A spot to rest and mull over the memories after a day’s sightseeing
A tribute to the dead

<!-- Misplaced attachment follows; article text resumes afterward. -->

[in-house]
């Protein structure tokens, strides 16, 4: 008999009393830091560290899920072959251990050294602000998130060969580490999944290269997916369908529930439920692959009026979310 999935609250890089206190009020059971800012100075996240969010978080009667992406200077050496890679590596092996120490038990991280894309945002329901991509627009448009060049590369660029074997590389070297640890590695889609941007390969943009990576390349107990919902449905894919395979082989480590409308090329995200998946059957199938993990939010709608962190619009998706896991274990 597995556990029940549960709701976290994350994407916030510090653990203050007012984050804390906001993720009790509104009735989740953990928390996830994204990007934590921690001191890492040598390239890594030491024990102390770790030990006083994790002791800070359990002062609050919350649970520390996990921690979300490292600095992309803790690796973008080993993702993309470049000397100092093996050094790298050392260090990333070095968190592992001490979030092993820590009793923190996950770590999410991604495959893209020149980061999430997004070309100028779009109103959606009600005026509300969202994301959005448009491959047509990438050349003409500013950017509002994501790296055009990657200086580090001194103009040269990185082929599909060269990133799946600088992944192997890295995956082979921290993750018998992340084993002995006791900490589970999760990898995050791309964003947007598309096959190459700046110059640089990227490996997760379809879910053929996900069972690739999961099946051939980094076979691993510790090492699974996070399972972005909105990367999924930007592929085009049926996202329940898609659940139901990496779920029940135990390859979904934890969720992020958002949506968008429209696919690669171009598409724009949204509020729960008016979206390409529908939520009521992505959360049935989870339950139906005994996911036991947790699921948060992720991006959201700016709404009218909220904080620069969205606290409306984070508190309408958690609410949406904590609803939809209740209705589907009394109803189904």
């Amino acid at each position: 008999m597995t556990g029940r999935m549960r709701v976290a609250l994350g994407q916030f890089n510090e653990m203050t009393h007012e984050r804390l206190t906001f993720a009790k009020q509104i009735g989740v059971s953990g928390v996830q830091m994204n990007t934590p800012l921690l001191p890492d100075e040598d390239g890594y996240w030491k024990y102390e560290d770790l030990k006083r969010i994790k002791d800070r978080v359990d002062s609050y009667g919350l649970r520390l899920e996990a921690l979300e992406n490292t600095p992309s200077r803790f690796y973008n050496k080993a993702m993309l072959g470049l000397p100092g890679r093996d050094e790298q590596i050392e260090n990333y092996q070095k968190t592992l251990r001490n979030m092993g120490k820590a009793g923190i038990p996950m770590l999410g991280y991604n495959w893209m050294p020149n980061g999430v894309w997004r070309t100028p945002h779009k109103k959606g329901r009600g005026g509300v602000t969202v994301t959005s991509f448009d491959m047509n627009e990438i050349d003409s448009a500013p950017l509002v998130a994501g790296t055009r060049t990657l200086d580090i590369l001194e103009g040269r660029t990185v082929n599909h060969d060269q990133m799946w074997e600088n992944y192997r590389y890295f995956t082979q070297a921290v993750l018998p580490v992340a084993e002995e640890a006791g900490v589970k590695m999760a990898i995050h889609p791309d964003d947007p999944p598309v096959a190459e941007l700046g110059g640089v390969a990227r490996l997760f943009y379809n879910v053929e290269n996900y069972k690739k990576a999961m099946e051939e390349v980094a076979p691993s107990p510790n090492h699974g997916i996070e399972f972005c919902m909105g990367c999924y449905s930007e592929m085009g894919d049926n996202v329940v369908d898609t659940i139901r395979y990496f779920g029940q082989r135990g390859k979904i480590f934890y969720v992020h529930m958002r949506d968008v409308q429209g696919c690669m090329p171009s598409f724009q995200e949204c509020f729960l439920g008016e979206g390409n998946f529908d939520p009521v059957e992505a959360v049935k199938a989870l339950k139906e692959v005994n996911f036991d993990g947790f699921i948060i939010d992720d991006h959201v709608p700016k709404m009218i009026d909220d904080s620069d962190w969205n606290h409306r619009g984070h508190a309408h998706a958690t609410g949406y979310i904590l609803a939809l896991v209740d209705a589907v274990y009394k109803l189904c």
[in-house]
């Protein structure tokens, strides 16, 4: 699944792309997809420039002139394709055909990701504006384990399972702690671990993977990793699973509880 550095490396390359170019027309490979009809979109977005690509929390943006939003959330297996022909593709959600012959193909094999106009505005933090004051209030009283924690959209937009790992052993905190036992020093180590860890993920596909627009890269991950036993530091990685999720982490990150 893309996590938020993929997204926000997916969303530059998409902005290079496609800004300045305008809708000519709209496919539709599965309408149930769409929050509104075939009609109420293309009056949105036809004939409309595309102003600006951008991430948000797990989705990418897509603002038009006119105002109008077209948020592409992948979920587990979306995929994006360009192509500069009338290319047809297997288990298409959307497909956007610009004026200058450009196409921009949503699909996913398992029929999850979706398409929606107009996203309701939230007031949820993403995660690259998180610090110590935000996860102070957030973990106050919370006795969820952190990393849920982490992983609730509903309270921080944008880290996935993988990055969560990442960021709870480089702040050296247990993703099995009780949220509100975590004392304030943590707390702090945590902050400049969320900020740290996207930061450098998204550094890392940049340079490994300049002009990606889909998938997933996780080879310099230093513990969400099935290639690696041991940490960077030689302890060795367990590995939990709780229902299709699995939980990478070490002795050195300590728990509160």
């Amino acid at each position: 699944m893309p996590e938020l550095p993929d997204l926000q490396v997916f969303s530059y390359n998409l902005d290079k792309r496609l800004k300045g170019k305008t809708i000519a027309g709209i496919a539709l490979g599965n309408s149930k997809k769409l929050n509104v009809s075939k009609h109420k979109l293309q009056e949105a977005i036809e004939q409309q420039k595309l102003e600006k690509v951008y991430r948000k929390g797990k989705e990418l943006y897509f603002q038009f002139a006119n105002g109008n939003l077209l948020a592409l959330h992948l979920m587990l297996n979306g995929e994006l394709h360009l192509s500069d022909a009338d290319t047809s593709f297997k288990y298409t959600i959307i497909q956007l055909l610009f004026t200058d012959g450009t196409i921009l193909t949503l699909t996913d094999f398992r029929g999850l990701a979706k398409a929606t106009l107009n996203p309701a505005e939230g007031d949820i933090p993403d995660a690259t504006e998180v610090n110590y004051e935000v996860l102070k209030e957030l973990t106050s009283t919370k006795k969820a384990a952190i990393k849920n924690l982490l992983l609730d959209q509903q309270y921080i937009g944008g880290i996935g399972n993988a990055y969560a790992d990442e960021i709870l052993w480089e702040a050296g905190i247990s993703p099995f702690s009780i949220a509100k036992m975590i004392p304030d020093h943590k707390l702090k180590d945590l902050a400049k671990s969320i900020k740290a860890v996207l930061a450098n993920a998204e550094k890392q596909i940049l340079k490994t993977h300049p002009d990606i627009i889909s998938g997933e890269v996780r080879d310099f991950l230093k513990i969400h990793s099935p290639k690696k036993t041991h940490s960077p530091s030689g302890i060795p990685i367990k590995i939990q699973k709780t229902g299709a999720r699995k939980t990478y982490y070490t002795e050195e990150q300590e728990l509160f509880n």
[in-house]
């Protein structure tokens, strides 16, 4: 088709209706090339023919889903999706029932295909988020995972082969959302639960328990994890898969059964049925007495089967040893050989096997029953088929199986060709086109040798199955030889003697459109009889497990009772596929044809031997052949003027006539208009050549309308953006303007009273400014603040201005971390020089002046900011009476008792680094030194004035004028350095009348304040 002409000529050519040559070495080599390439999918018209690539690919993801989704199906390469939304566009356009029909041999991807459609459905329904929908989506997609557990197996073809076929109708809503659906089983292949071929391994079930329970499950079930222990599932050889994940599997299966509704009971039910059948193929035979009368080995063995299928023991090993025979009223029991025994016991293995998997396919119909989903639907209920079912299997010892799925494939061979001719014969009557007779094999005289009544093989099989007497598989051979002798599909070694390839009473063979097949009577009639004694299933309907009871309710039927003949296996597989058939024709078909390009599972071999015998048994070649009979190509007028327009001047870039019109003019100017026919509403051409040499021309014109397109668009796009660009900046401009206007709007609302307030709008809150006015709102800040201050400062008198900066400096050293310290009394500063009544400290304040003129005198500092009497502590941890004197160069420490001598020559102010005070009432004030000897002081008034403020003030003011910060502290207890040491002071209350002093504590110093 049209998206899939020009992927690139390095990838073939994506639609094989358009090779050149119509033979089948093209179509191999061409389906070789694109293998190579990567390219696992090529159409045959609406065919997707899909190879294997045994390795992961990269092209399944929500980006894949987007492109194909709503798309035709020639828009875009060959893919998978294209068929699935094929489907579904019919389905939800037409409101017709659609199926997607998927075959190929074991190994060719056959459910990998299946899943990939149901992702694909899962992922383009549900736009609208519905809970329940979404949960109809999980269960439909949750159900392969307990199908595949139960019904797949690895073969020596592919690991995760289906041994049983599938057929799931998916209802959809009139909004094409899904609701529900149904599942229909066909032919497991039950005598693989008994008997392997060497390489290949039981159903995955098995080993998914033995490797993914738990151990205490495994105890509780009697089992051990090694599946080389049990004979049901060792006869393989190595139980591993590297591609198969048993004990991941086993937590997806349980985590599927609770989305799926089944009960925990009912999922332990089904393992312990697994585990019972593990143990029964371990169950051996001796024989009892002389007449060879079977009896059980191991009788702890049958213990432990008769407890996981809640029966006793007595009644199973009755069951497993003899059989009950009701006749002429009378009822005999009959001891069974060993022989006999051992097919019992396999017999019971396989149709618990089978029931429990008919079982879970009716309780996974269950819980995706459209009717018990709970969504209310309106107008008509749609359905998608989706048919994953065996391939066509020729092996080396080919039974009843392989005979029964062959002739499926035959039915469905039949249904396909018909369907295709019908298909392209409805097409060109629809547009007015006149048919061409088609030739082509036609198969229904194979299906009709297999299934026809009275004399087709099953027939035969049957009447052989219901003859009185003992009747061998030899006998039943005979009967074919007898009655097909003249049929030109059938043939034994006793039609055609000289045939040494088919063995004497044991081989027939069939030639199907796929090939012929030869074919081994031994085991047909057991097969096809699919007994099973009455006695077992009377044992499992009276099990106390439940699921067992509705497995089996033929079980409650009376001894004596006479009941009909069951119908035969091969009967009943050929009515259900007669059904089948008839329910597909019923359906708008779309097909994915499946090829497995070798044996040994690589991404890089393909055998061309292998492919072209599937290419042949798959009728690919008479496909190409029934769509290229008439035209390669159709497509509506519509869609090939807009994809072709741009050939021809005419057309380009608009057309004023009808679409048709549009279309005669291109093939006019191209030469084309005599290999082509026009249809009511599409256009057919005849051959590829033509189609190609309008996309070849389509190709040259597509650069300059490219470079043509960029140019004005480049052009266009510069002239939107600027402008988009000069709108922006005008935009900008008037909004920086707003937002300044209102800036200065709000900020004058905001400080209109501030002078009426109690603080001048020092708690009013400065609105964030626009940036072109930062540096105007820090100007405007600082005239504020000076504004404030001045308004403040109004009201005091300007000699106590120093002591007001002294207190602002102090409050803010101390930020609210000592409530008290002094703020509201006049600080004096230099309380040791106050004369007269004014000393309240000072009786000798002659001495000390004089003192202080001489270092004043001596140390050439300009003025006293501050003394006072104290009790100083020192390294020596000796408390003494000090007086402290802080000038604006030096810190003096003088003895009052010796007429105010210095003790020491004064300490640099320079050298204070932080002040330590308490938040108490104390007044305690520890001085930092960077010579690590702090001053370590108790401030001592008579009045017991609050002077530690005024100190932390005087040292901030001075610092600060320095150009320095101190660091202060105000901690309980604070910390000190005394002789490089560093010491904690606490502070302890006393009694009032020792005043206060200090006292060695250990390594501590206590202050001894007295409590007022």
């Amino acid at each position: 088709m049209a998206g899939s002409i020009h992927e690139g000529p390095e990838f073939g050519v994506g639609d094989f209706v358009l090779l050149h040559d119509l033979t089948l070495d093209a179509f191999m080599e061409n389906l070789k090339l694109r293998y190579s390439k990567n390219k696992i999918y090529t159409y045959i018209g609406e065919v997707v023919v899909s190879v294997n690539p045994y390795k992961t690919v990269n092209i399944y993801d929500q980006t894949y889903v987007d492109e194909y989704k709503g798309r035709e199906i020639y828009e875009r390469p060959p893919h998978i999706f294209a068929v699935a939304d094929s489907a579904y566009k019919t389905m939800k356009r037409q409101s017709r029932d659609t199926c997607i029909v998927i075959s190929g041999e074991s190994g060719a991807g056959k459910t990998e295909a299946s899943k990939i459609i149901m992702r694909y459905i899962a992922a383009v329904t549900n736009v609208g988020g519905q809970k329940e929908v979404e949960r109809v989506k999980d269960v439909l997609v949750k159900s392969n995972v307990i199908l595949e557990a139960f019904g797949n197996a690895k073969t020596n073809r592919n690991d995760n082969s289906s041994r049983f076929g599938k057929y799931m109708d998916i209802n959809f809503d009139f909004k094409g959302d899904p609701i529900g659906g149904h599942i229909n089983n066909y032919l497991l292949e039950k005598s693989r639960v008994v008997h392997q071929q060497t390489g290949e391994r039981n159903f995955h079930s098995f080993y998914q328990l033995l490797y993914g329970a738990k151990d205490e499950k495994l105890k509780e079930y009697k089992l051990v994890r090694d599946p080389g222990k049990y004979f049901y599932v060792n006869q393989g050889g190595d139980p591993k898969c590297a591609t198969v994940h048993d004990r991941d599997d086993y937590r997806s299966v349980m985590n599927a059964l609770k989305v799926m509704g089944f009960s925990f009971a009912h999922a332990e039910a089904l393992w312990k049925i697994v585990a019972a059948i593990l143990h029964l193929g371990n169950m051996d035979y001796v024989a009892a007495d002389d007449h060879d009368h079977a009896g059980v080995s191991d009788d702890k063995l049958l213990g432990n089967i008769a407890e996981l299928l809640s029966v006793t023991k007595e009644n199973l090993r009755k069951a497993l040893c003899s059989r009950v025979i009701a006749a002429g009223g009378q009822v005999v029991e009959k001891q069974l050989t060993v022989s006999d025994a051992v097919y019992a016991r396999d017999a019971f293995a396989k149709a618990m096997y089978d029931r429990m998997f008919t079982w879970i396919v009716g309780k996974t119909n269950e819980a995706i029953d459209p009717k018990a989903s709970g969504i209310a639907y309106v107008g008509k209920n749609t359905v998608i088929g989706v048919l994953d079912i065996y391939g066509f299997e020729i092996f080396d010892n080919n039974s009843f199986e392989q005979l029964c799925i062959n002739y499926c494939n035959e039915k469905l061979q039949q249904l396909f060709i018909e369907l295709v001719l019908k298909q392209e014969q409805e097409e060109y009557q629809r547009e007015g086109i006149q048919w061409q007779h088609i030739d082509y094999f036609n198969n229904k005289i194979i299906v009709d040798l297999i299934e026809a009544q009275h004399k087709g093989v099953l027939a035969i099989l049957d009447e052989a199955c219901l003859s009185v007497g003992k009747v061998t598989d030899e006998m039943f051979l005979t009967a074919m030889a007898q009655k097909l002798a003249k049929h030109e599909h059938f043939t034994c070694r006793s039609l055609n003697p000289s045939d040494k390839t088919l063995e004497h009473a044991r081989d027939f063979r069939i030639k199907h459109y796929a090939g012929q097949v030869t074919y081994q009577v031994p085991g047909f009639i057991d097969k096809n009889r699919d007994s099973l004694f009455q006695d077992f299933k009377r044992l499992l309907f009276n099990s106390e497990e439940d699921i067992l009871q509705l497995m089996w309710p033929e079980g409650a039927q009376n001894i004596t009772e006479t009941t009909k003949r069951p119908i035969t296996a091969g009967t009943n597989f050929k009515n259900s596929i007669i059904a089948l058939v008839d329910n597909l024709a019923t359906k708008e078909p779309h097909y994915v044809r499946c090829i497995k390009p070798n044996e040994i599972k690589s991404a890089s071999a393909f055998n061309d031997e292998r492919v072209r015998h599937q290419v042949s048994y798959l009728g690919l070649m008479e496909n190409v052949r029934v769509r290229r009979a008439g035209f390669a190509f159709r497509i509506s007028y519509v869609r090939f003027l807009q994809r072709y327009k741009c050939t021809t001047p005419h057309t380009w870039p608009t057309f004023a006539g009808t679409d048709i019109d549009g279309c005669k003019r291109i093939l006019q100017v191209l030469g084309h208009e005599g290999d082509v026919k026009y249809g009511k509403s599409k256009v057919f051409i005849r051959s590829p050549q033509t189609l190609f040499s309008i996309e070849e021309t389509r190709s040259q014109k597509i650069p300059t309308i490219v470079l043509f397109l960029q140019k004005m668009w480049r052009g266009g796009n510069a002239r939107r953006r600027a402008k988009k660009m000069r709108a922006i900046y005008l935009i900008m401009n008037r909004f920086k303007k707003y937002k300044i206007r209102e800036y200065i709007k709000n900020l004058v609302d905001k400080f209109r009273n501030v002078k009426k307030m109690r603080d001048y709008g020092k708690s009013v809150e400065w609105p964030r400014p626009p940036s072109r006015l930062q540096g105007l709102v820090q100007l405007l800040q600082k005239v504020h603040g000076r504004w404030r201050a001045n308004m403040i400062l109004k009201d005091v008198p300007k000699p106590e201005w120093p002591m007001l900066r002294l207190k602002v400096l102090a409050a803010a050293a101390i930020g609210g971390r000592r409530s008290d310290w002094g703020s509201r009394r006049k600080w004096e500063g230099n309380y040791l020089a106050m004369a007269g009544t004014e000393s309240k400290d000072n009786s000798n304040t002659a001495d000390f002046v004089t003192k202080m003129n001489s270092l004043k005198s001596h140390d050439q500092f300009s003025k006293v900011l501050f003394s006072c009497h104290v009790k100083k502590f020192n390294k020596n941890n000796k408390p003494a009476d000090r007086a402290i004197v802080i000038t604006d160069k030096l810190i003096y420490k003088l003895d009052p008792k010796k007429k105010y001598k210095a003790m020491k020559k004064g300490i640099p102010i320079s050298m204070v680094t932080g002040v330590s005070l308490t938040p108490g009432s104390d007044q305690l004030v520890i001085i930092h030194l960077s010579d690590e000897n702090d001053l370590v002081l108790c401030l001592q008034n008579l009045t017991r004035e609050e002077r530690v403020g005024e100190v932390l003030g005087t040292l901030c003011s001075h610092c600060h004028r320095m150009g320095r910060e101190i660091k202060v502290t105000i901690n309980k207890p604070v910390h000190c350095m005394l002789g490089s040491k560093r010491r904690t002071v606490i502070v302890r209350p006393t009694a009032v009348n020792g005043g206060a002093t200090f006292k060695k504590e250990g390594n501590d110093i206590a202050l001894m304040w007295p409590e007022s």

Like any monument built in homage to the dead, the Memorial Garden has a certain melancholy air about it, despite being one of the most beautiful green spaces in Dublin. It was opened in 1966 in memory of those Irishmen and women who died in the 1916 Easter Uprising, a rebellion organised by pro-independence groups which could no longer stand being under the rule of the English crown. Although the rebellion lasted only six days and was crushed, it is considered an historic moment at which Ireland’s desire for independence was laid on the table. It’s an ideal park to take a rest, after a hard day’s sightseeing, on the wooden benches which cluster protectively around a tiny pond. In the centre is the bronze statue created by the Irish artist Oisín Kelly especially for this memorial, The Sons of Lir, which represents a group of children transforming into swans – a symbol of the rebirth of a nation.